When the body's levels of luteinizing hormone (LH) rise, it triggers the start of ovulation, and the most fertile period of the menstrual cycle occurs.
Tracking the surge in luteinizing hormone levels can help people to plan intercourse and increase the chances of becoming pregnant.
Understanding what LH is, when levels of the hormone rise, and the relationship between this increase and fertility can be important for women trying to get pregnant.
There are several ways to track monthly LH surges. In this article, we describe methods of tracking, how long surges last, and how to use them to increase the odds of pregnancy.
The LH surge signals that ovulation is about to start. Ovulation is the medical term for an ovary releasing a mature egg.
A gland in the brain, called the anterior pituitary gland, produces LH.
Levels of LH are low for most of the monthly menstrual cycle. However, around the middle of the cycle, when the developing egg reaches a certain size, LH levels surge to become very high.
A woman is most fertile around this time. People refer to this interval as the fertile window or fertile period.
If there are no complications affecting fertility, having sex several times within the fertile period may be enough to conceive.
The LH surge begins around 36 hours before ovulation. Once the egg is released, it survives for about 24 hours, after which time the fertile window is over.
Because the period of fertility is so short, it is important to keep track of it when trying to conceive, and noting the timing of the LH surge can help.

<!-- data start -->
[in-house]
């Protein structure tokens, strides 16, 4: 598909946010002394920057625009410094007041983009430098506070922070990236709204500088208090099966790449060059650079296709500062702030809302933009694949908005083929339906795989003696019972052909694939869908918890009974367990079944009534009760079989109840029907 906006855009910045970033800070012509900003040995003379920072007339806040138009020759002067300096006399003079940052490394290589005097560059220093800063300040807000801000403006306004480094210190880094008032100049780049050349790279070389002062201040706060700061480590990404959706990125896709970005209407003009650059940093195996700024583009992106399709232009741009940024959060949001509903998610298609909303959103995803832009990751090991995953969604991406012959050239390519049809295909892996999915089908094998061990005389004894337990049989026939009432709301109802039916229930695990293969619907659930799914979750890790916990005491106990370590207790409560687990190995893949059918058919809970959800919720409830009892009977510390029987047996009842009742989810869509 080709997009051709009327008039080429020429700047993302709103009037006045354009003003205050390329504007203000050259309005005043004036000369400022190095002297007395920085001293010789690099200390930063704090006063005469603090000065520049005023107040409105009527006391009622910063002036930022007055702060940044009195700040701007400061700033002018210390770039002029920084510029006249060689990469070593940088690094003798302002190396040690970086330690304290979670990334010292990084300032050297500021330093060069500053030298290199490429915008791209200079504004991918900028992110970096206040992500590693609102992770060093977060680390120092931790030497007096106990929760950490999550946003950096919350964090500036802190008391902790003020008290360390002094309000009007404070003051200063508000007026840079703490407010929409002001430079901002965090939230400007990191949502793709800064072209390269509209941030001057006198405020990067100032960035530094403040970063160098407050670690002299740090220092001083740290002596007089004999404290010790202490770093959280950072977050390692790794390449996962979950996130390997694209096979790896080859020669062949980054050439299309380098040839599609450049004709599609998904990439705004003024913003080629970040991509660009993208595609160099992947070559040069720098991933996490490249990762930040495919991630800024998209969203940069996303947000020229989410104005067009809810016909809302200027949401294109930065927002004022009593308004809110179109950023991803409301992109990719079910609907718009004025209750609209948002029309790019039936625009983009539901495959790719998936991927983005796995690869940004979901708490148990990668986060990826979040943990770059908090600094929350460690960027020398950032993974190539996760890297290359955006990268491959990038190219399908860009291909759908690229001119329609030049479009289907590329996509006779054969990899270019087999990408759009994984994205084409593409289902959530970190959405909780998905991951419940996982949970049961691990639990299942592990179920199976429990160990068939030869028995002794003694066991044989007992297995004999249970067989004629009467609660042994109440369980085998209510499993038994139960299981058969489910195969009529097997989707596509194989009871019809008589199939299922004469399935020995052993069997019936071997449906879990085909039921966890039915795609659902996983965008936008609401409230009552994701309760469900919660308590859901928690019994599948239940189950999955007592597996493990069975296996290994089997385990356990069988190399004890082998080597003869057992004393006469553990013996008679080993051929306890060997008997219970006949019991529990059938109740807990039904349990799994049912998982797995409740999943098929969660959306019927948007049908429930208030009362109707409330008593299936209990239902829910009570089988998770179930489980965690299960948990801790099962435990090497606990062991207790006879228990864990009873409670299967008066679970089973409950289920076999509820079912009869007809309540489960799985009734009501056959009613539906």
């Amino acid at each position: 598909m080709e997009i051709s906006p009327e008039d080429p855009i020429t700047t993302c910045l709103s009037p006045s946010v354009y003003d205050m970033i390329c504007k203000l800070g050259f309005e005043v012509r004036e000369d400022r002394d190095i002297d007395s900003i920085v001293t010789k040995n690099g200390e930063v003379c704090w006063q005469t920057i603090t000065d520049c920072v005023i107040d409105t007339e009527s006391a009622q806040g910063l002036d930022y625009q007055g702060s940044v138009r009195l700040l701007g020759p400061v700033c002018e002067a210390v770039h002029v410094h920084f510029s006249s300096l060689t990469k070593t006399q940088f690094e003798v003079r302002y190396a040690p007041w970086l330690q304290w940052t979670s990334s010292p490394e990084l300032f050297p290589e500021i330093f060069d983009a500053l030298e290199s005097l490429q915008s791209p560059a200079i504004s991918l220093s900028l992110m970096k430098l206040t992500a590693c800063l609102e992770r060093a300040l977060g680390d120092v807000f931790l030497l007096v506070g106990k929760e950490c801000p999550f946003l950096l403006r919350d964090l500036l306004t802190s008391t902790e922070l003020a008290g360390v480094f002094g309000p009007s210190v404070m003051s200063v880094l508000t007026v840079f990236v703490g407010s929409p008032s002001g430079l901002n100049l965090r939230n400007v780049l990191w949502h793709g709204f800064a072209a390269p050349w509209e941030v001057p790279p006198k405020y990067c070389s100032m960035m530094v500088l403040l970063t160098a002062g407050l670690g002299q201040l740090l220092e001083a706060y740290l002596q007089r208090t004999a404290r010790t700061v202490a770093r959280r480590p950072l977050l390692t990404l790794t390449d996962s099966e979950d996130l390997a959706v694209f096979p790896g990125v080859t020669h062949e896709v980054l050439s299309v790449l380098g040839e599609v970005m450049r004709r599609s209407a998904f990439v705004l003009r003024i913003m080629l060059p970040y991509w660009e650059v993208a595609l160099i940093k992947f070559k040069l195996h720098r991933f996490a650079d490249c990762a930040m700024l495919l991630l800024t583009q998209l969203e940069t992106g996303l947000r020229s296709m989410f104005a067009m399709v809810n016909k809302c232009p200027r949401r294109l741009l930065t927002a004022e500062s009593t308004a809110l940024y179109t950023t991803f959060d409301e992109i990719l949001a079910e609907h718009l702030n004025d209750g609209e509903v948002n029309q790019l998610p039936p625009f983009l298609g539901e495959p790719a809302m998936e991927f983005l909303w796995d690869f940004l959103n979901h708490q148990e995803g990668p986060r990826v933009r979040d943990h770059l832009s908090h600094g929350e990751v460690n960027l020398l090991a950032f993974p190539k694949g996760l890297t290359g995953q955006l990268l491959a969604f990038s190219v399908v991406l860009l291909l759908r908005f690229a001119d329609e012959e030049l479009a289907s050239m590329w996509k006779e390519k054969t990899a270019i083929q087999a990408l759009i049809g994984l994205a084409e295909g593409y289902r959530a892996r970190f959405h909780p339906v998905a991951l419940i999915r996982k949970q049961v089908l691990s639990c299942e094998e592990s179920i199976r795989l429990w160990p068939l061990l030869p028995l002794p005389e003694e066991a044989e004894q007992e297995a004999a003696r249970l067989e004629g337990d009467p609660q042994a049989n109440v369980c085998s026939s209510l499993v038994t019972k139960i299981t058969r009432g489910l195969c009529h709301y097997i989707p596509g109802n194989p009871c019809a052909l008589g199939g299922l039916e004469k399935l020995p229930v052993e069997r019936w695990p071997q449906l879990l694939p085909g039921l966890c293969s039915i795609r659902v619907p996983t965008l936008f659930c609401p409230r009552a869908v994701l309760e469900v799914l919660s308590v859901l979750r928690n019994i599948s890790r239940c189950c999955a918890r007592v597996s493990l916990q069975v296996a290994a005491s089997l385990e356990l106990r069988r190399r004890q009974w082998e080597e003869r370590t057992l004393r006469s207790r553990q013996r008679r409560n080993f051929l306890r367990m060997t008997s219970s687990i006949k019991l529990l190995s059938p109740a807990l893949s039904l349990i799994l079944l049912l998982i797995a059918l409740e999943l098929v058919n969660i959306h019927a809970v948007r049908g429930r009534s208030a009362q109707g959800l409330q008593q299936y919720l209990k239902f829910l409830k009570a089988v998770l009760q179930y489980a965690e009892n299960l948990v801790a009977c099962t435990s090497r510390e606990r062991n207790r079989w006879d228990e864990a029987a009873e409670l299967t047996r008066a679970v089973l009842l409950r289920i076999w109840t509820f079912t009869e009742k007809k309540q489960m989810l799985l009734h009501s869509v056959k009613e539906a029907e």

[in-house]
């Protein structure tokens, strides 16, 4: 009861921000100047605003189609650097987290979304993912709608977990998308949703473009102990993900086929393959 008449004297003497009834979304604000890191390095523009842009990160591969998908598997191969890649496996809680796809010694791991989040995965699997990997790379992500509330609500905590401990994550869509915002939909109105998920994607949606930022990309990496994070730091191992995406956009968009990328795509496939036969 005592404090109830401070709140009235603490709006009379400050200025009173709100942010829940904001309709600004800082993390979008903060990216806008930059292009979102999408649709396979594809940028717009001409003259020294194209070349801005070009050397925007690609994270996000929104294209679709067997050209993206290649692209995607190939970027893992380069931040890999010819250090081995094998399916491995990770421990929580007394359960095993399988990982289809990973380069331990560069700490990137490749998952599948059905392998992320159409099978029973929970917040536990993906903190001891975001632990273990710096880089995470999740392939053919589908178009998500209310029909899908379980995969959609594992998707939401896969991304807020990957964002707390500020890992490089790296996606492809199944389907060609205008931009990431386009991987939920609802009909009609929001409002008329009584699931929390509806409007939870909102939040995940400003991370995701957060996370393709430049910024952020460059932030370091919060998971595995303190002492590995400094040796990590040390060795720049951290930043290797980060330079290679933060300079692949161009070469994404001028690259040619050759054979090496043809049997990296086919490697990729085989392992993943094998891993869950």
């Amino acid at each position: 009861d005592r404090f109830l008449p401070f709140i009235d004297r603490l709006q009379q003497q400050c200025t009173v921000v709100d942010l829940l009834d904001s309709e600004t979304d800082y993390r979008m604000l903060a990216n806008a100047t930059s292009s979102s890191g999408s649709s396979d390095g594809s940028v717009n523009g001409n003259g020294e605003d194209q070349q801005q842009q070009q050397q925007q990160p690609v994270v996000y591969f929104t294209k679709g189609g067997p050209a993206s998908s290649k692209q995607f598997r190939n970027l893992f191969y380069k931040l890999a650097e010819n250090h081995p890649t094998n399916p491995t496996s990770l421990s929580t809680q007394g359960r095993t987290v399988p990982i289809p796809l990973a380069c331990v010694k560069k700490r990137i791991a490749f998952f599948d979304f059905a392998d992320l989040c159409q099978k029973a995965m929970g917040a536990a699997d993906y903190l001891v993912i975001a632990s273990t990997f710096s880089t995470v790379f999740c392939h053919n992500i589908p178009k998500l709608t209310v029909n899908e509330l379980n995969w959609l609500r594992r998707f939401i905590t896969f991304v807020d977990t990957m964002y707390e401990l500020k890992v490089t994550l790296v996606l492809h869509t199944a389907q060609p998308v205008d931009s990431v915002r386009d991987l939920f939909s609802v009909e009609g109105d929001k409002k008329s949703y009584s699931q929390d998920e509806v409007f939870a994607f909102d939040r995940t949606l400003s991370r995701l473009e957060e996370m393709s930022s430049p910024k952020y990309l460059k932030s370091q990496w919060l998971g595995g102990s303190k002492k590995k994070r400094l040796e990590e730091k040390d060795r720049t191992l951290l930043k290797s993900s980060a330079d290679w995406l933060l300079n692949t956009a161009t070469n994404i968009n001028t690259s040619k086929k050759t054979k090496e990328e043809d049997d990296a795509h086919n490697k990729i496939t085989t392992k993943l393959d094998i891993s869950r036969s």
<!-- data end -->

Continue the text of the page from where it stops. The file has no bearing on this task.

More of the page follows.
For people trying to conceive, the best time to have unprotected sex is during the LH surge.
It is best to start testing levels when the fertile window is drawing near, or a handful of days before ovulation.
Most people ovulate between 7 and 19 days before their next period begins.
Many people ovulate on day 14, but this can vary, depending on the length of a person's cycle. People with shorter cycles should test earlier in the range of likely days.
There are multiple markers of ovulation, including:
- LH levels in the urine
- the number of days since the last menstrual period
- the consistency of the cervical mucus
The best ways to test for the LH surge are:
- getting a blood test from a doctor
- using a home test in an OPK
A person can buy an OPK without a prescription, from drug stores or online. Many brands are available.
A positive result means that a person has a high amount of LH in their system. LH levels drop after ovulation, so the tests only show positive results during fertile periods.
Because each kit is different, it is important to follow the instructions carefully. All tests are relatively simple to use.
However, there are a few disadvantages, and OPKs may not be the right choice for everyone.
- If a person has irregular cycles, testing can be difficult, expensive, frustrating, and unreliable.
- Women with polycystic ovary syndrome (PCOS) may experience persistently high LH levels, and tests may show positive results throughout their cycles.
- Women approaching menopause may also have elevated LH levels, which makes test results unreliable.
- Testing at the right time is essential. If a person tests too late in their cycle, they will miss the LH surge and have to wait until the next month.
- If it takes a long time to conceive, buying multiple OPKs can get expensive.
If OPKs are unlikely to be effective, a person can ask their doctor for a blood test. It may take a few tests to identify the fertile period and to pinpoint the time of ovulation.
A doctor can also identify the fertile period by examining the ovaries on a transvaginal ultrasound scan.
For women trying to get pregnant, it is important to track the window of fertility and the LH surge.
A person can figure out the timing of the LH surge with an OPK or by taking a blood test. A doctor can help to decide which method of tracking will be most effective.